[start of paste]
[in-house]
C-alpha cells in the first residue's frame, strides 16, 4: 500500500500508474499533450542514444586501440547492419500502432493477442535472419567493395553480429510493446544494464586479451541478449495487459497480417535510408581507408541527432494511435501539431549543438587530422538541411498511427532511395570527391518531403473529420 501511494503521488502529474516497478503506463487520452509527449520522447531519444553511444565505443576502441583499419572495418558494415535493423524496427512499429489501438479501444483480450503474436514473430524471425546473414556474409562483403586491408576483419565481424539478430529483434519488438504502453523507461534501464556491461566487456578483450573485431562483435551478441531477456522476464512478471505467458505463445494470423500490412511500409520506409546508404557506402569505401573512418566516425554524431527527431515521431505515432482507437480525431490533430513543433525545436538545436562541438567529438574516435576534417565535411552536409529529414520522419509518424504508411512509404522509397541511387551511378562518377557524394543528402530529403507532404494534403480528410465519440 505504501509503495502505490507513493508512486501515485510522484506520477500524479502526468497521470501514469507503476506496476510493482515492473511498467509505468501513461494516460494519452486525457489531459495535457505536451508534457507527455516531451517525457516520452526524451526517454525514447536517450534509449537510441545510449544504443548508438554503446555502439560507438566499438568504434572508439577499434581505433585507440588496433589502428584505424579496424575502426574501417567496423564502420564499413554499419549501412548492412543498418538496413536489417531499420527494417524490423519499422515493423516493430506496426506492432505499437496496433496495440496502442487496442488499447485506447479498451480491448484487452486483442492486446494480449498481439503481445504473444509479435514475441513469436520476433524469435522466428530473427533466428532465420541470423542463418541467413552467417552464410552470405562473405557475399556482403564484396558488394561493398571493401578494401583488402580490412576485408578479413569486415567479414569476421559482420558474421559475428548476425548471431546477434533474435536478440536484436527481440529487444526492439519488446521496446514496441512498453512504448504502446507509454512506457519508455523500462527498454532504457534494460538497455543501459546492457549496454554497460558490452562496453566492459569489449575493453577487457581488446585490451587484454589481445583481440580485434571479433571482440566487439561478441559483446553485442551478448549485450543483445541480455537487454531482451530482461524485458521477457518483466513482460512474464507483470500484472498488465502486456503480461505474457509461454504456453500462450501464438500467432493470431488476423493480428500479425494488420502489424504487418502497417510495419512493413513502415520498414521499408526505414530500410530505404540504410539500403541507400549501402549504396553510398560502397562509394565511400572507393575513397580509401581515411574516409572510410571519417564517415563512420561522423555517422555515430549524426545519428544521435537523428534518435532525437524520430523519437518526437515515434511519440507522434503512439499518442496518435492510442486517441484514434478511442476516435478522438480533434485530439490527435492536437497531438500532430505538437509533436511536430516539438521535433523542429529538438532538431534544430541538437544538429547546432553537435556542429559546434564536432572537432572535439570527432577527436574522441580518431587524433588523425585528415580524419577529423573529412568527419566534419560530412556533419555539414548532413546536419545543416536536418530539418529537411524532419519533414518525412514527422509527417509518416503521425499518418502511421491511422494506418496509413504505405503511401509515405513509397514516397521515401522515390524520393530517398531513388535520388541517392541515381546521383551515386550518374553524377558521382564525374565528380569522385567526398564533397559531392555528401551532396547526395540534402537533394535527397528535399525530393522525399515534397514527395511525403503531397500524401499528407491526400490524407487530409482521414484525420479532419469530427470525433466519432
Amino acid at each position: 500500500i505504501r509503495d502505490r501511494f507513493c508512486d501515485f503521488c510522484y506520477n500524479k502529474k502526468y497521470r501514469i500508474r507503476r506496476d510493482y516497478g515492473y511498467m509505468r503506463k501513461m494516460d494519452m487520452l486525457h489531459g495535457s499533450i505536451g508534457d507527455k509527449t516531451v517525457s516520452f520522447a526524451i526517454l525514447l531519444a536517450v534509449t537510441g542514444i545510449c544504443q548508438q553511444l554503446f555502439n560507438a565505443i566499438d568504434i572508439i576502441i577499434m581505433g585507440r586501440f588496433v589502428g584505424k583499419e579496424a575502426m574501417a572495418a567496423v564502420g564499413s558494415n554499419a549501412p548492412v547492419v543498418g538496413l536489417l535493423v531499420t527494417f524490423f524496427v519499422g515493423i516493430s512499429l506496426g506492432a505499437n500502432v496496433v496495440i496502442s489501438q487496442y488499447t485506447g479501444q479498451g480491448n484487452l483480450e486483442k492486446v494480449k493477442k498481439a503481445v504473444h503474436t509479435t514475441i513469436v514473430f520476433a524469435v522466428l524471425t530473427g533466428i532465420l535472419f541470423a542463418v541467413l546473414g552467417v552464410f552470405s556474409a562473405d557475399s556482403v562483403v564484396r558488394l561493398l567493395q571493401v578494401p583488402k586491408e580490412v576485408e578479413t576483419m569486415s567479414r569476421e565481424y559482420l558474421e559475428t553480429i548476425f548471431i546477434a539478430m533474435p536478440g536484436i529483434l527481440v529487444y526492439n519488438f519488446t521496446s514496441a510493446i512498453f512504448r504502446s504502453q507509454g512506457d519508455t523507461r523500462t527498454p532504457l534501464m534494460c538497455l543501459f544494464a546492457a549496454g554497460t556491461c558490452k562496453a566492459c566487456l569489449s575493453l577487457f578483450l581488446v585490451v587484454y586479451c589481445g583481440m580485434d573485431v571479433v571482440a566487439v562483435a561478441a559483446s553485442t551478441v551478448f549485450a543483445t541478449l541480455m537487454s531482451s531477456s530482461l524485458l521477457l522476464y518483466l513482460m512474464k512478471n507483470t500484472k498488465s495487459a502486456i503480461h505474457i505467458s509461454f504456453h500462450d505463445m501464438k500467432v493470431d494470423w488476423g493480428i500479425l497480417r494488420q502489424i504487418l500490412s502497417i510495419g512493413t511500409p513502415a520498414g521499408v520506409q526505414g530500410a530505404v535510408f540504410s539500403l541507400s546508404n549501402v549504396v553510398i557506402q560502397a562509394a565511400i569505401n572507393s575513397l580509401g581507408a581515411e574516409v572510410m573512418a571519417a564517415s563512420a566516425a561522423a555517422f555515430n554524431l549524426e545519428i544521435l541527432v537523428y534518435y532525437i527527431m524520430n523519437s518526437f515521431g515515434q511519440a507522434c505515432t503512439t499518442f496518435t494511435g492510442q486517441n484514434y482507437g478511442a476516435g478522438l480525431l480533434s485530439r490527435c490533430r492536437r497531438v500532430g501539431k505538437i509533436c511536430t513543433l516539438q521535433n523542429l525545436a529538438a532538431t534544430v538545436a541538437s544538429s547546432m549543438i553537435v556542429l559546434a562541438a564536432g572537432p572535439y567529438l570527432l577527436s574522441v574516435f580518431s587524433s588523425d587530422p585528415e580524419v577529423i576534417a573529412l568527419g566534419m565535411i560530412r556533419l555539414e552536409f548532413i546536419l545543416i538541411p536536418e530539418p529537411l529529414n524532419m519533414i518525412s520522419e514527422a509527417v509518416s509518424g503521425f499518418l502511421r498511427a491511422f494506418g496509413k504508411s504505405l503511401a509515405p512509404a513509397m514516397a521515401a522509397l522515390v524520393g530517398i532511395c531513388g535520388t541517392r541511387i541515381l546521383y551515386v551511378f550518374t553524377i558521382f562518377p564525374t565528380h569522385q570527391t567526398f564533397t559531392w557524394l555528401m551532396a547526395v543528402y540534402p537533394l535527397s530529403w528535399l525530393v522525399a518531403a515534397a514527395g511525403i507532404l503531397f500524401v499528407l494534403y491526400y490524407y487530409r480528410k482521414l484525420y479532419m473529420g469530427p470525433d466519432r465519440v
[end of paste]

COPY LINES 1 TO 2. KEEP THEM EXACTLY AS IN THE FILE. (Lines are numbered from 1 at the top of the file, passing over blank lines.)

[in-house]
C-alpha cells in the first residue's frame, strides 16, 4: 500500500500508474499533450542514444586501440547492419500502432493477442535472419567493395553480429510493446544494464586479451541478449495487459497480417535510408581507408541527432494511435501539431549543438587530422538541411498511427532511395570527391518531403473529420 501511494503521488502529474516497478503506463487520452509527449520522447531519444553511444565505443576502441583499419572495418558494415535493423524496427512499429489501438479501444483480450503474436514473430524471425546473414556474409562483403586491408576483419565481424539478430529483434519488438504502453523507461534501464556491461566487456578483450573485431562483435551478441531477456522476464512478471505467458505463445494470423500490412511500409520506409546508404557506402569505401573512418566516425554524431527527431515521431505515432482507437480525431490533430513543433525545436538545436562541438567529438574516435576534417565535411552536409529529414520522419509518424504508411512509404522509397541511387551511378562518377557524394543528402530529403507532404494534403480528410465519440 505504501509503495502505490507513493508512486501515485510522484506520477500524479502526468497521470501514469507503476506496476510493482515492473511498467509505468501513461494516460494519452486525457489531459495535457505536451508534457507527455516531451517525457516520452526524451526517454525514447536517450534509449537510441545510449544504443548508438554503446555502439560507438566499438568504434572508439577499434581505433585507440588496433589502428584505424579496424575502426574501417567496423564502420564499413554499419549501412548492412543498418538496413536489417531499420527494417524490423519499422515493423516493430506496426506492432505499437496496433496495440496502442487496442488499447485506447479498451480491448484487452486483442492486446494480449498481439503481445504473444509479435514475441513469436520476433524469435522466428530473427533466428532465420541470423542463418541467413552467417552464410552470405562473405557475399556482403564484396558488394561493398571493401578494401583488402580490412576485408578479413569486415567479414569476421559482420558474421559475428548476425548471431546477434533474435536478440536484436527481440529487444526492439519488446521496446514496441512498453512504448504502446507509454512506457519508455523500462527498454532504457534494460538497455543501459546492457549496454554497460558490452562496453566492459569489449575493453577487457581488446585490451587484454589481445583481440580485434571479433571482440566487439561478441559483446553485442551478448549485450543483445541480455537487454531482451530482461524485458521477457518483466513482460512474464507483470500484472498488465502486456503480461505474457509461454504456453500462450501464438500467432493470431488476423493480428500479425494488420502489424504487418502497417510495419512493413513502415520498414521499408526505414530500410530505404540504410539500403541507400549501402549504396553510398560502397562509394565511400572507393575513397580509401581515411574516409572510410571519417564517415563512420561522423555517422555515430549524426545519428544521435537523428534518435532525437524520430523519437518526437515515434511519440507522434503512439499518442496518435492510442486517441484514434478511442476516435478522438480533434485530439490527435492536437497531438500532430505538437509533436511536430516539438521535433523542429529538438532538431534544430541538437544538429547546432553537435556542429559546434564536432572537432572535439570527432577527436574522441580518431587524433588523425585528415580524419577529423573529412568527419566534419560530412556533419555539414548532413546536419545543416536536418530539418529537411524532419519533414518525412514527422509527417509518416503521425499518418502511421491511422494506418496509413504505405503511401509515405513509397514516397521515401522515390524520393530517398531513388535520388541517392541515381546521383551515386550518374553524377558521382564525374565528380569522385567526398564533397559531392555528401551532396547526395540534402537533394535527397528535399525530393522525399515534397514527395511525403503531397500524401499528407491526400490524407487530409482521414484525420479532419469530427470525433466519432